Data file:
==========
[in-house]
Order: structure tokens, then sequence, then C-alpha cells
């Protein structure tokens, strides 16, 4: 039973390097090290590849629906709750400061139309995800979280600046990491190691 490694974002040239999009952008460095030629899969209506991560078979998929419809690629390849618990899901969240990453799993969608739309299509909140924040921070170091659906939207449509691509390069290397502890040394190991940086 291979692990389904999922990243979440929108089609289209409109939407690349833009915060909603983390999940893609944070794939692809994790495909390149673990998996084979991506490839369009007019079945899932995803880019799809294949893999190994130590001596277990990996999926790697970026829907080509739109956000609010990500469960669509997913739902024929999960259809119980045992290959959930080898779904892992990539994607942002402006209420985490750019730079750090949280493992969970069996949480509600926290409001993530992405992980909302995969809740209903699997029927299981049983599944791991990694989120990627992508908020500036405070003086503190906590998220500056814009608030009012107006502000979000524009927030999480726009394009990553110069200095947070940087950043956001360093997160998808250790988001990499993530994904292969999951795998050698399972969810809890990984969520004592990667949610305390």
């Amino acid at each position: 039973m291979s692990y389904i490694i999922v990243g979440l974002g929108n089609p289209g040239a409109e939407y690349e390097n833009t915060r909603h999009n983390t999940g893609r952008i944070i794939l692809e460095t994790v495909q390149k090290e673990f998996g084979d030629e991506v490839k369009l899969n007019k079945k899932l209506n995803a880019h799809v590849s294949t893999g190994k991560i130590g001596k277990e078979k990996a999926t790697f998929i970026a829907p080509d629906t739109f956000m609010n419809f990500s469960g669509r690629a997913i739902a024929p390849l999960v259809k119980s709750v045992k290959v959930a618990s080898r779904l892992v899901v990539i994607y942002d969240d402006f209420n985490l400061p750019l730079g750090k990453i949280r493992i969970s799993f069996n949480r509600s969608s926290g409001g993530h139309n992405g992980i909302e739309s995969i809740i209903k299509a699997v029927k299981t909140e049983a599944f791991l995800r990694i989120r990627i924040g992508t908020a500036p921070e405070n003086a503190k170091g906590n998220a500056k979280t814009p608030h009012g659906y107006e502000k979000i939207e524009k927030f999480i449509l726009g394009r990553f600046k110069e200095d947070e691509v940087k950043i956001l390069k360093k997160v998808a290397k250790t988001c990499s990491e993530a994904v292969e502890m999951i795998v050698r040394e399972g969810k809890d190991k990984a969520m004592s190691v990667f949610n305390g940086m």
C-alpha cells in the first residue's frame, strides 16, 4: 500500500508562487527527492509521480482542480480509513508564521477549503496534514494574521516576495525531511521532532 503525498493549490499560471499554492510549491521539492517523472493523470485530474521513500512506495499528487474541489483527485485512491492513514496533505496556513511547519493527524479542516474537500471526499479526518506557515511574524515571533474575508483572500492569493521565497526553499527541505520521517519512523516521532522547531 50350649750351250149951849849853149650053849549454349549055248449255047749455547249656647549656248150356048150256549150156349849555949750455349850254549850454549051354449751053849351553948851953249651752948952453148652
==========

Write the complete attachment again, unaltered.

[in-house]
Order: structure tokens, then sequence, then C-alpha cells
């Protein structure tokens, strides 16, 4: 039973390097090290590849629906709750400061139309995800979280600046990491190691 490694974002040239999009952008460095030629899969209506991560078979998929419809690629390849618990899901969240990453799993969608739309299509909140924040921070170091659906939207449509691509390069290397502890040394190991940086 291979692990389904999922990243979440929108089609289209409109939407690349833009915060909603983390999940893609944070794939692809994790495909390149673990998996084979991506490839369009007019079945899932995803880019799809294949893999190994130590001596277990990996999926790697970026829907080509739109956000609010990500469960669509997913739902024929999960259809119980045992290959959930080898779904892992990539994607942002402006209420985490750019730079750090949280493992969970069996949480509600926290409001993530992405992980909302995969809740209903699997029927299981049983599944791991990694989120990627992508908020500036405070003086503190906590998220500056814009608030009012107006502000979000524009927030999480726009394009990553110069200095947070940087950043956001360093997160998808250790988001990499993530994904292969999951795998050698399972969810809890990984969520004592990667949610305390």
């Amino acid at each position: 039973m291979s692990y389904i490694i999922v990243g979440l974002g929108n089609p289209g040239a409109e939407y690349e390097n833009t915060r909603h999009n983390t999940g893609r952008i944070i794939l692809e460095t994790v495909q390149k090290e673990f998996g084979d030629e991506v490839k369009l899969n007019k079945k899932l209506n995803a880019h799809v590849s294949t893999g190994k991560i130590g001596k277990e078979k990996a999926t790697f998929i970026a829907p080509d629906t739109f956000m609010n419809f990500s469960g669509r690629a997913i739902a024929p390849l999960v259809k119980s709750v045992k290959v959930a618990s080898r779904l892992v899901v990539i994607y942002d969240d402006f209420n985490l400061p750019l730079g750090k990453i949280r493992i969970s799993f069996n949480r509600s969608s926290g409001g993530h139309n992405g992980i909302e739309s995969i809740i209903k299509a699997v029927k299981t909140e049983a599944f791991l995800r990694i989120r990627i924040g992508t908020a500036p921070e405070n003086a503190k170091g906590n998220a500056k979280t814009p608030h009012g659906y107006e502000k979000i939207e524009k927030f999480i449509l726009g394009r990553f600046k110069e200095d947070e691509v940087k950043i956001l390069k360093k997160v998808a290397k250790t988001c990499s990491e993530a994904v292969e502890m999951i795998v050698r040394e399972g969810k809890d190991k990984a969520m004592s190691v990667f949610n305390g940086m």
C-alpha cells in the first residue's frame, strides 16, 4: 500500500508562487527527492509521480482542480480509513508564521477549503496534514494574521516576495525531511521532532 503525498493549490499560471499554492510549491521539492517523472493523470485530474521513500512506495499528487474541489483527485485512491492513514496533505496556513511547519493527524479542516474537500471526499479526518506557515511574524515571533474575508483572500492569493521565497526553499527541505520521517519512523516521532522547531 50350649750351250149951849849853149650053849549454349549055248449255047749455547249656647549656248150356048150256549150156349849555949750455349850254549850454549051354449751053849351553948851953249651752948952453148652